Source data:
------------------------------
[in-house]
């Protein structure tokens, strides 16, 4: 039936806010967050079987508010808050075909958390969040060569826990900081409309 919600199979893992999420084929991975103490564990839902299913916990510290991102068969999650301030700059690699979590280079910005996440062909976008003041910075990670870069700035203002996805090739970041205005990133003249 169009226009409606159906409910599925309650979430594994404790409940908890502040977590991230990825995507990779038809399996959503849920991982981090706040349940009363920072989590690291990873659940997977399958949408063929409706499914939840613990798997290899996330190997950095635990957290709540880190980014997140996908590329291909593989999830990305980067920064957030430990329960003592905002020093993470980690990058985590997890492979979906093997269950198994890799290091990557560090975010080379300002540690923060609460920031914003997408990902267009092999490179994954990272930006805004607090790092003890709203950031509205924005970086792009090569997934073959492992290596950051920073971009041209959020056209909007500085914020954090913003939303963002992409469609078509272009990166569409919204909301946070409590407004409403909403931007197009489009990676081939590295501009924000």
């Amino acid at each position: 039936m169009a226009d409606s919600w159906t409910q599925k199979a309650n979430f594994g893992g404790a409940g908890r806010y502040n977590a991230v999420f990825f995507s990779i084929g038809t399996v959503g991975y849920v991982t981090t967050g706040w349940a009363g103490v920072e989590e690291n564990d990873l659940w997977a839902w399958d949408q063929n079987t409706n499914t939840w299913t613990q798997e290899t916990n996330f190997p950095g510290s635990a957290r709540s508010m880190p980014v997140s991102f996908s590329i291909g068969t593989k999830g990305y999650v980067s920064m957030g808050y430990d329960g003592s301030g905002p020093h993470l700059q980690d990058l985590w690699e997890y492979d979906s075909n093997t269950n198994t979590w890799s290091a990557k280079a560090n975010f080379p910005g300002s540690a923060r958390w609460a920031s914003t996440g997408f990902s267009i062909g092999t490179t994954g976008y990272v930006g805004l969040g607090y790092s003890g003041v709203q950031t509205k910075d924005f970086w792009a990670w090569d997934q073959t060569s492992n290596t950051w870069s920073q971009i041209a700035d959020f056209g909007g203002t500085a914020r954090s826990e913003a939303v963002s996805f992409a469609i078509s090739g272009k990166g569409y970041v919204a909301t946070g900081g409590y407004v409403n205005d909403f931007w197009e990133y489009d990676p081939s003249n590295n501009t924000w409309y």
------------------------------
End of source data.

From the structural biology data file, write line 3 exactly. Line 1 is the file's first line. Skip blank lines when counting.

């Amino acid at each position: 039936m169009a226009d409606s919600w159906t409910q599925k199979a309650n979430f594994g893992g404790a409940g908890r806010y502040n977590a991230v999420f990825f995507s990779i084929g038809t399996v959503g991975y849920v991982t981090t967050g706040w349940a009363g103490v920072e989590e690291n564990d990873l659940w997977a839902w399958d949408q063929n079987t409706n499914t939840w299913t613990q798997e290899t916990n996330f190997p950095g510290s635990a957290r709540s508010m880190p980014v997140s991102f996908s590329i291909g068969t593989k999830g990305y999650v980067s920064m957030g808050y430990d329960g003592s301030g905002p020093h993470l700059q980690d990058l985590w690699e997890y492979d979906s075909n093997t269950n198994t979590w890799s290091a990557k280079a560090n975010f080379p910005g300002s540690a923060r958390w609460a920031s914003t996440g997408f990902s267009i062909g092999t490179t994954g976008y990272v930006g805004l969040g607090y790092s003890g003041v709203q950031t509205k910075d924005f970086w792009a990670w090569d997934q073959t060569s492992n290596t950051w870069s920073q971009i041209a700035d959020f056209g909007g203002t500085a914020r954090s826990e913003a939303v963002s996805f992409a469609i078509s090739g272009k990166g569409y970041v919204a909301t946070g900081g409590y407004v409403n205005d909403f931007w197009e990133y489009d990676p081939s003249n590295n501009t924000w409309y």